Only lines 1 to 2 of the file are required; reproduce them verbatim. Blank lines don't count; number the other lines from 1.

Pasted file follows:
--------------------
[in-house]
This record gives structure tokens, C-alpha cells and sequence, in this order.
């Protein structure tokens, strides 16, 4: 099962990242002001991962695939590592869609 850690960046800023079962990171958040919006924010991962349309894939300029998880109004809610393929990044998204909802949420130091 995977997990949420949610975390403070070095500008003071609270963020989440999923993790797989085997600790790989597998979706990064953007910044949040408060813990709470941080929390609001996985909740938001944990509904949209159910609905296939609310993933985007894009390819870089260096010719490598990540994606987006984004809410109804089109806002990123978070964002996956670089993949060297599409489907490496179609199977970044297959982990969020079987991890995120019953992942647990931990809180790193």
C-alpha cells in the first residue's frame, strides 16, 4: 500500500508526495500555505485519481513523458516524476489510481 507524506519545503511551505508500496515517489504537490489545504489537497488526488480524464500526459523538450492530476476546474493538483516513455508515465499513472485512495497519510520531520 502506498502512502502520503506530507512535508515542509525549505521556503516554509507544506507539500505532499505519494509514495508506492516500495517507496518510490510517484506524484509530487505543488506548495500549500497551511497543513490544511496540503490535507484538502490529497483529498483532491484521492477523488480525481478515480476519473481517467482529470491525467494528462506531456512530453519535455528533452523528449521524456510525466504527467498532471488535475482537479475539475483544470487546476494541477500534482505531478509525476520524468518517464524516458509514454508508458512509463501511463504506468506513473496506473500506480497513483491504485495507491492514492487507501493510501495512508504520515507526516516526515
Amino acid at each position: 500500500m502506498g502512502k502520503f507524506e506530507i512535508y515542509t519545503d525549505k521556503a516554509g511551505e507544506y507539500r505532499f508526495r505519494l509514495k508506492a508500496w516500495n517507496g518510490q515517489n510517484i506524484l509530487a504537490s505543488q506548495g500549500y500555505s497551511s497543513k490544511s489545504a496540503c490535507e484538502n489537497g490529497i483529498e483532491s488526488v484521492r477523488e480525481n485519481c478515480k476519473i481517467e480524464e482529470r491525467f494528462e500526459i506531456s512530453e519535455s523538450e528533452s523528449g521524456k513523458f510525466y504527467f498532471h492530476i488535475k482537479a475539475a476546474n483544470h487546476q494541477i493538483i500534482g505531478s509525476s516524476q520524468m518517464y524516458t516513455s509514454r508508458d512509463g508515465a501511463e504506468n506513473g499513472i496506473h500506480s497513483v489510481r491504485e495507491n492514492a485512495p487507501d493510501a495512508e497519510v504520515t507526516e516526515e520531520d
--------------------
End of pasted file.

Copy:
[in-house]
This record gives structure tokens, C-alpha cells and sequence, in this order.